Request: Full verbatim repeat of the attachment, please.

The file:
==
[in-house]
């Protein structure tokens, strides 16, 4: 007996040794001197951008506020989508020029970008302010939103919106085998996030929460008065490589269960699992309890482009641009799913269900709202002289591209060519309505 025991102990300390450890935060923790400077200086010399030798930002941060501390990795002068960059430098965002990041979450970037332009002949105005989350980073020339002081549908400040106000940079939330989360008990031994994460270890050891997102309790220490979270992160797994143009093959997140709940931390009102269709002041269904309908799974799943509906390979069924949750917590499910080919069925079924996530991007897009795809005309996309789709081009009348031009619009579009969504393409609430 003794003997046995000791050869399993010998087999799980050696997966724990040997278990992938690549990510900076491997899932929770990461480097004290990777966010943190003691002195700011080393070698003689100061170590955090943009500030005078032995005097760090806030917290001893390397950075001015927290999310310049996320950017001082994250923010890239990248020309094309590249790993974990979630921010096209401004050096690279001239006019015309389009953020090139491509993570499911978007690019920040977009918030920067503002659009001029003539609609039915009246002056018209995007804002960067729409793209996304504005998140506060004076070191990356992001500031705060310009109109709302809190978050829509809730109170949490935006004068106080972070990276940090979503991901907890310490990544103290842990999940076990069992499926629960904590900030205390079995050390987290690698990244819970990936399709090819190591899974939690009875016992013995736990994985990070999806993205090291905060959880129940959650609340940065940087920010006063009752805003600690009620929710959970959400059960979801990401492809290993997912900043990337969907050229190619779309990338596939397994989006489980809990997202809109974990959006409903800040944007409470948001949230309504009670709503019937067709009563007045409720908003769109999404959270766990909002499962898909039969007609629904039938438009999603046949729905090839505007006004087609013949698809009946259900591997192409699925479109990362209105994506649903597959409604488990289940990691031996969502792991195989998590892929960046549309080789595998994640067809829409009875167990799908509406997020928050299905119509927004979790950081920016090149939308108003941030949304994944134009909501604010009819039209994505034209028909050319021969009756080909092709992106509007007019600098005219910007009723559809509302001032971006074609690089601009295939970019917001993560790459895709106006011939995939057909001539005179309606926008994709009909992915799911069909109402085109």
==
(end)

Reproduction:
[in-house]
């Protein structure tokens, strides 16, 4: 007996040794001197951008506020989508020029970008302010939103919106085998996030929460008065490589269960699992309890482009641009799913269900709202002289591209060519309505 025991102990300390450890935060923790400077200086010399030798930002941060501390990795002068960059430098965002990041979450970037332009002949105005989350980073020339002081549908400040106000940079939330989360008990031994994460270890050891997102309790220490979270992160797994143009093959997140709940931390009102269709002041269904309908799974799943509906390979069924949750917590499910080919069925079924996530991007897009795809005309996309789709081009009348031009619009579009969504393409609430 003794003997046995000791050869399993010998087999799980050696997966724990040997278990992938690549990510900076491997899932929770990461480097004290990777966010943190003691002195700011080393070698003689100061170590955090943009500030005078032995005097760090806030917290001893390397950075001015927290999310310049996320950017001082994250923010890239990248020309094309590249790993974990979630921010096209401004050096690279001239006019015309389009953020090139491509993570499911978007690019920040977009918030920067503002659009001029003539609609039915009246002056018209995007804002960067729409793209996304504005998140506060004076070191990356992001500031705060310009109109709302809190978050829509809730109170949490935006004068106080972070990276940090979503991901907890310490990544103290842990999940076990069992499926629960904590900030205390079995050390987290690698990244819970990936399709090819190591899974939690009875016992013995736990994985990070999806993205090291905060959880129940959650609340940065940087920010006063009752805003600690009620929710959970959400059960979801990401492809290993997912900043990337969907050229190619779309990338596939397994989006489980809990997202809109974990959006409903800040944007409470948001949230309504009670709503019937067709009563007045409720908003769109999404959270766990909002499962898909039969007609629904039938438009999603046949729905090839505007006004087609013949698809009946259900591997192409699925479109990362209105994506649903597959409604488990289940990691031996969502792991195989998590892929960046549309080789595998994640067809829409009875167990799908509406997020928050299905119509927004979790950081920016090149939308108003941030949304994944134009909501604010009819039209994505034209028909050319021969009756080909092709992106509007007019600098005219910007009723559809509302001032971006074609690089601009295939970019917001993560790459895709106006011939995939057909001539005179309606926008994709009909992915799911069909109402085109």